Monday, June 20, 2016

On the Alesina Hypothesis

In my  recent NY Times article, I explored several hypotheses to explain slow growth. One was based on work by Alberto Alesina and Silvia Ardagna suggesting that the standard Keynesian view of tax and spending multipliers is inconsistent with the international evidence. 

Paul Krugman says the Alesina-Ardagna work has been "refuted."  Nothing could be further from the truth.  See this recent paper by Alesina, Favero, and Giovazzi on fiscal consolidations, which reports evidence consistent with the earlier work and is forthcoming in the peer-reviewed Journal of International Economics.  (By the way, this work is also consistent with the Romers' finding of large tax multipliers, much larger than the literature finds for spending multipliers.)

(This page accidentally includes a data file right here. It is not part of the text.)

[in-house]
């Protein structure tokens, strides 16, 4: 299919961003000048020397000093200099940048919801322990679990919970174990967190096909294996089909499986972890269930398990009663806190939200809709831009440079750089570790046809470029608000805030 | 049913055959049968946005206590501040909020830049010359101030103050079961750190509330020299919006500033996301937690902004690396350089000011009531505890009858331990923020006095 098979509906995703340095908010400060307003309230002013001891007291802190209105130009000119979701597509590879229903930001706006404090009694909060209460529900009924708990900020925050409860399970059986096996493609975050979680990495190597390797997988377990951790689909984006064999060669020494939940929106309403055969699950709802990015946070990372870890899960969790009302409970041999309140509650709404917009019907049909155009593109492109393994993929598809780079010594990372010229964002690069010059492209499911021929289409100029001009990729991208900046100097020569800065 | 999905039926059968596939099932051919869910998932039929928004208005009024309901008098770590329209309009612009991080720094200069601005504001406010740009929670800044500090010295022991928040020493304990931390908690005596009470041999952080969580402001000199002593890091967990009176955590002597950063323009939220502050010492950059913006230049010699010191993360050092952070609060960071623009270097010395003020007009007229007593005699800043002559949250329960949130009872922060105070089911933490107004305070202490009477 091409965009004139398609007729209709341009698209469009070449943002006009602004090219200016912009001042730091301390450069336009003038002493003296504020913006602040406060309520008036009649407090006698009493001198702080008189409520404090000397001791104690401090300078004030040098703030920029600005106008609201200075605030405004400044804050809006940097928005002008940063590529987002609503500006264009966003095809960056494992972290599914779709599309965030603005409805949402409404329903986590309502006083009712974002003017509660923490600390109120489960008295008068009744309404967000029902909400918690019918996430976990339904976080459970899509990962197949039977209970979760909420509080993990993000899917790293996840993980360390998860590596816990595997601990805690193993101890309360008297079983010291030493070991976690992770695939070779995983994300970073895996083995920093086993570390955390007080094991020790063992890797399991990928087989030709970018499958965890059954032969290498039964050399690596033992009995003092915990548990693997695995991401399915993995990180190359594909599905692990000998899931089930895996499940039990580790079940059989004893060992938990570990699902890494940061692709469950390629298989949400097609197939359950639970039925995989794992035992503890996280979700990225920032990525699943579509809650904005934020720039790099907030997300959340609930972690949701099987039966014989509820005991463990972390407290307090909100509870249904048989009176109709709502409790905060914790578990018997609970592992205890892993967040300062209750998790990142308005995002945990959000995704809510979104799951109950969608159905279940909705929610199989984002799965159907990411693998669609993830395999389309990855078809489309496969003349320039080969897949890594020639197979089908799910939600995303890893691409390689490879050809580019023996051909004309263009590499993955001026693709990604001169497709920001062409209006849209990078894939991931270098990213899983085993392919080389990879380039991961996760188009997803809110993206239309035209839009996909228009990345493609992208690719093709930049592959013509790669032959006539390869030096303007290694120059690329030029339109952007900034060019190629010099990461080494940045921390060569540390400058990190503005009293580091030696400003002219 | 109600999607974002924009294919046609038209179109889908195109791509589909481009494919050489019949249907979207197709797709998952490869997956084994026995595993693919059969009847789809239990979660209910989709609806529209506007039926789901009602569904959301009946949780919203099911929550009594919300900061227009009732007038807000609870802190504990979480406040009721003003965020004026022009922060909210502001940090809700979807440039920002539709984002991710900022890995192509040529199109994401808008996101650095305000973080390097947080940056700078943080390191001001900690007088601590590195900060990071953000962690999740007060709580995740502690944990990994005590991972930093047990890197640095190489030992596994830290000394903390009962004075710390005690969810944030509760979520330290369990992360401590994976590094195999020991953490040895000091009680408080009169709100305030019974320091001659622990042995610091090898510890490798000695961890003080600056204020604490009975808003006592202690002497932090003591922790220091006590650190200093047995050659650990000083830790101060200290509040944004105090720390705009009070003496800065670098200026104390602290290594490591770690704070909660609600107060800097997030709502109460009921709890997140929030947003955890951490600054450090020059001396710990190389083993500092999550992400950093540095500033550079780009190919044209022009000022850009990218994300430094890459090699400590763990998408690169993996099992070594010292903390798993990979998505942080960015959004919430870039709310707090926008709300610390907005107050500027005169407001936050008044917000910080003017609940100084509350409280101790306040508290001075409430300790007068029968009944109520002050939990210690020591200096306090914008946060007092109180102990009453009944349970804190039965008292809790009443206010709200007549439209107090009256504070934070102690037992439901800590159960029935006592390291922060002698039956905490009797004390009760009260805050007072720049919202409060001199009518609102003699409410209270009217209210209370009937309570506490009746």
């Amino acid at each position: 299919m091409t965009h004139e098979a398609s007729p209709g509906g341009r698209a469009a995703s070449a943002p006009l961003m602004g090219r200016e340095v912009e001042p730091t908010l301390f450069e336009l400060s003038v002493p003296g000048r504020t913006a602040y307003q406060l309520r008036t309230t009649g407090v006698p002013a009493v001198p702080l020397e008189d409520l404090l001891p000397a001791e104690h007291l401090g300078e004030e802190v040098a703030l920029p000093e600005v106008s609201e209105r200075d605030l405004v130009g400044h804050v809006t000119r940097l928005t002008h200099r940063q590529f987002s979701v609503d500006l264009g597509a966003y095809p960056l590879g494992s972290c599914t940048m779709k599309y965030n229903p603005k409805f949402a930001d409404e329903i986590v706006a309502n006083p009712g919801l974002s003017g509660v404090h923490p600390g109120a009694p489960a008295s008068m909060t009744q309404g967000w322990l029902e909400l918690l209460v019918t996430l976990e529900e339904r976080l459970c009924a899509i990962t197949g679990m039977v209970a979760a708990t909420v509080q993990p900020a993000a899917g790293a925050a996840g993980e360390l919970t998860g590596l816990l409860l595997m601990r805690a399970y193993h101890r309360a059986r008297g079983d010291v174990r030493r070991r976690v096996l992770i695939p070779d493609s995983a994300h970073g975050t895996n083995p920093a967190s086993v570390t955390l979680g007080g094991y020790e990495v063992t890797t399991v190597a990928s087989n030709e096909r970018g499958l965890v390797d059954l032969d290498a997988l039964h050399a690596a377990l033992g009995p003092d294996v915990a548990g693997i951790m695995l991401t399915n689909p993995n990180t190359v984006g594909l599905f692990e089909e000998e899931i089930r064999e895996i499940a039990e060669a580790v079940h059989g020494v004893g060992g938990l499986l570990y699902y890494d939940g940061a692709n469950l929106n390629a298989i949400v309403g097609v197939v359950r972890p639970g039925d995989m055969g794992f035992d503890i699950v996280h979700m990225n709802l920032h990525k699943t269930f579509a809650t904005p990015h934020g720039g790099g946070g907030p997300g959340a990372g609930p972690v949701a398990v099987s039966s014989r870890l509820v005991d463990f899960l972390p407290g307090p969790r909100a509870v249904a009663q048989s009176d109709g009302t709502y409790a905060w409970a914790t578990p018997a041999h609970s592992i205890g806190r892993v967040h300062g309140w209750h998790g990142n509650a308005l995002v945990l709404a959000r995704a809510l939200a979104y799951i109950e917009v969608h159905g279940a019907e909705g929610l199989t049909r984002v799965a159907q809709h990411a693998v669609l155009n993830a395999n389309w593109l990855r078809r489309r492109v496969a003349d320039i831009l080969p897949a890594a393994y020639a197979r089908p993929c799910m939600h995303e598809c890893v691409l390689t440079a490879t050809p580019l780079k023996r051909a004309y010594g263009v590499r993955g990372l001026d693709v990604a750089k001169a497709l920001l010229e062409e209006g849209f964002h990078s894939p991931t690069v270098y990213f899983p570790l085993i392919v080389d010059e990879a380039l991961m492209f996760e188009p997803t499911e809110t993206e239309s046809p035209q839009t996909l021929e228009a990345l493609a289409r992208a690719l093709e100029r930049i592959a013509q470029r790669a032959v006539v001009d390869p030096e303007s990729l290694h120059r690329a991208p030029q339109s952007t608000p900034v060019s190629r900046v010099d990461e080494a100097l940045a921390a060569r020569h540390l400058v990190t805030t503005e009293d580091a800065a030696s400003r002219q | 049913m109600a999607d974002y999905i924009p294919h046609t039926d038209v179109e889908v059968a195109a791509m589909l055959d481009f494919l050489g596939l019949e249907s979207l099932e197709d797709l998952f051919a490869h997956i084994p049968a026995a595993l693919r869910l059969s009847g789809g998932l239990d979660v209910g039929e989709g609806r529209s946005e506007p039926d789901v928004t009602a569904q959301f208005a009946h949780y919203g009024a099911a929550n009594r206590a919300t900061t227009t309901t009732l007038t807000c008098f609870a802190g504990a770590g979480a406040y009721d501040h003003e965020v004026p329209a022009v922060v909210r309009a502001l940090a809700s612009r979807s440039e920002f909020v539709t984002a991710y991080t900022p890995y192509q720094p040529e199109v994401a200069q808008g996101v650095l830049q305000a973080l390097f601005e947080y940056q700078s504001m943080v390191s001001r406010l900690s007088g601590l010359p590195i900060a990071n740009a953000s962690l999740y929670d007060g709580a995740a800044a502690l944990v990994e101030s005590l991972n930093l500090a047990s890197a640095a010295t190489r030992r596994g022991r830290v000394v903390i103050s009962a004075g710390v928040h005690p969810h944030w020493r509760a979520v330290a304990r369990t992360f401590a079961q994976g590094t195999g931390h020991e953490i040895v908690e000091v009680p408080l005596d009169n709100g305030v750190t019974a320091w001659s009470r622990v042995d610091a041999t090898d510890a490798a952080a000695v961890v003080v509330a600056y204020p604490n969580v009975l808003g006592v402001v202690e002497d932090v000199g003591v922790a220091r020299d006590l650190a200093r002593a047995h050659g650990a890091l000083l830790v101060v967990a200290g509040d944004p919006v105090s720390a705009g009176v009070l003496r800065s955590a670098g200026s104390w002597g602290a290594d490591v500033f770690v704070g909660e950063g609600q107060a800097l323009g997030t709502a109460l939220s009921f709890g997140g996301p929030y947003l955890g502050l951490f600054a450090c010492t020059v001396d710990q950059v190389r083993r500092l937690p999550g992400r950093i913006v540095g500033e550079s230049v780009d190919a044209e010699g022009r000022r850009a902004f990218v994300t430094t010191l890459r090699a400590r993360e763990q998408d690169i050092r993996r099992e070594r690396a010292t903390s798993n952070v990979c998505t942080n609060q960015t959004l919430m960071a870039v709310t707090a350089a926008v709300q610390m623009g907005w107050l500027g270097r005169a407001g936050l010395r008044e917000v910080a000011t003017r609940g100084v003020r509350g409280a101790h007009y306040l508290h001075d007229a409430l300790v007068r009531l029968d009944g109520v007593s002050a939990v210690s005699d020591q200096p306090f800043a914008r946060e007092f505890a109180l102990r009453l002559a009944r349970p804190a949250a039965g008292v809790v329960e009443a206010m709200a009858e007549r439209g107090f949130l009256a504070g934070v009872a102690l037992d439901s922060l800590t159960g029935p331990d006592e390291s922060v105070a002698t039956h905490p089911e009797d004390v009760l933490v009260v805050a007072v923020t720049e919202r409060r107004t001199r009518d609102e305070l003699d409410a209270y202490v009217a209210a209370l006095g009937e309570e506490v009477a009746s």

To be sure, these issues continue to be debated. Remember: My piece was presenting hypotheses about what has been happening in the economy, not taking a stand about which one is right. From my perspective, the Alesina work suggests a still plausible hypothesis.